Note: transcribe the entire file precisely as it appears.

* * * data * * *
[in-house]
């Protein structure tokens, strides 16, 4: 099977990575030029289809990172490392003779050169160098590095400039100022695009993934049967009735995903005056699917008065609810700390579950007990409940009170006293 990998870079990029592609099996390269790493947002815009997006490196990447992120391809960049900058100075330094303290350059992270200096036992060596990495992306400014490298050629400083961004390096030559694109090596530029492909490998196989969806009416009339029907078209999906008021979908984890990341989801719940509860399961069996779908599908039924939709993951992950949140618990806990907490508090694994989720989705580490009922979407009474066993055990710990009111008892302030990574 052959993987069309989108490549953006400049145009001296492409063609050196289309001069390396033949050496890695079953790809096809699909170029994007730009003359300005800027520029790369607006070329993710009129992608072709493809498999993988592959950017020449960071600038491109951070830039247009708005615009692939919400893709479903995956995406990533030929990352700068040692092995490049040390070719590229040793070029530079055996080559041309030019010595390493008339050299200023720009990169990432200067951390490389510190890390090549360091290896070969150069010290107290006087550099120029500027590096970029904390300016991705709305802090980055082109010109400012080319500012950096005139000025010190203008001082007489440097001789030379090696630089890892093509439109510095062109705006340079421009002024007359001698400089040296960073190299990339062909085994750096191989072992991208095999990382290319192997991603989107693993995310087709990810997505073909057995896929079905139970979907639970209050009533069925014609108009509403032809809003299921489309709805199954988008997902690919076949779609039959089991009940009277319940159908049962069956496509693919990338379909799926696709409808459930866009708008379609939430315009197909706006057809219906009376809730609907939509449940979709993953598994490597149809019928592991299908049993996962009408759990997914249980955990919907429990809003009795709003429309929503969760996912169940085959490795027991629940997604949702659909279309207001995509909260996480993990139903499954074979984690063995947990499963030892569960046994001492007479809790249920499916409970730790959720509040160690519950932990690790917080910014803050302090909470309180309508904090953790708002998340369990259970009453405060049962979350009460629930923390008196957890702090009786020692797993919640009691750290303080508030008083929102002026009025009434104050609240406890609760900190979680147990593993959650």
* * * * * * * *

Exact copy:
[in-house]
């Protein structure tokens, strides 16, 4: 099977990575030029289809990172490392003779050169160098590095400039100022695009993934049967009735995903005056699917008065609810700390579950007990409940009170006293 990998870079990029592609099996390269790493947002815009997006490196990447992120391809960049900058100075330094303290350059992270200096036992060596990495992306400014490298050629400083961004390096030559694109090596530029492909490998196989969806009416009339029907078209999906008021979908984890990341989801719940509860399961069996779908599908039924939709993951992950949140618990806990907490508090694994989720989705580490009922979407009474066993055990710990009111008892302030990574 052959993987069309989108490549953006400049145009001296492409063609050196289309001069390396033949050496890695079953790809096809699909170029994007730009003359300005800027520029790369607006070329993710009129992608072709493809498999993988592959950017020449960071600038491109951070830039247009708005615009692939919400893709479903995956995406990533030929990352700068040692092995490049040390070719590229040793070029530079055996080559041309030019010595390493008339050299200023720009990169990432200067951390490389510190890390090549360091290896070969150069010290107290006087550099120029500027590096970029904390300016991705709305802090980055082109010109400012080319500012950096005139000025010190203008001082007489440097001789030379090696630089890892093509439109510095062109705006340079421009002024007359001698400089040296960073190299990339062909085994750096191989072992991208095999990382290319192997991603989107693993995310087709990810997505073909057995896929079905139970979907639970209050009533069925014609108009509403032809809003299921489309709805199954988008997902690919076949779609039959089991009940009277319940159908049962069956496509693919990338379909799926696709409808459930866009708008379609939430315009197909706006057809219906009376809730609907939509449940979709993953598994490597149809019928592991299908049993996962009408759990997914249980955990919907429990809003009795709003429309929503969760996912169940085959490795027991629940997604949702659909279309207001995509909260996480993990139903499954074979984690063995947990499963030892569960046994001492007479809790249920499916409970730790959720509040160690519950932990690790917080910014803050302090909470309180309508904090953790708002998340369990259970009453405060049962979350009460629930923390008196957890702090009786020692797993919640009691750290303080508030008083929102002026009025009434104050609240406890609760900190979680147990593993959650």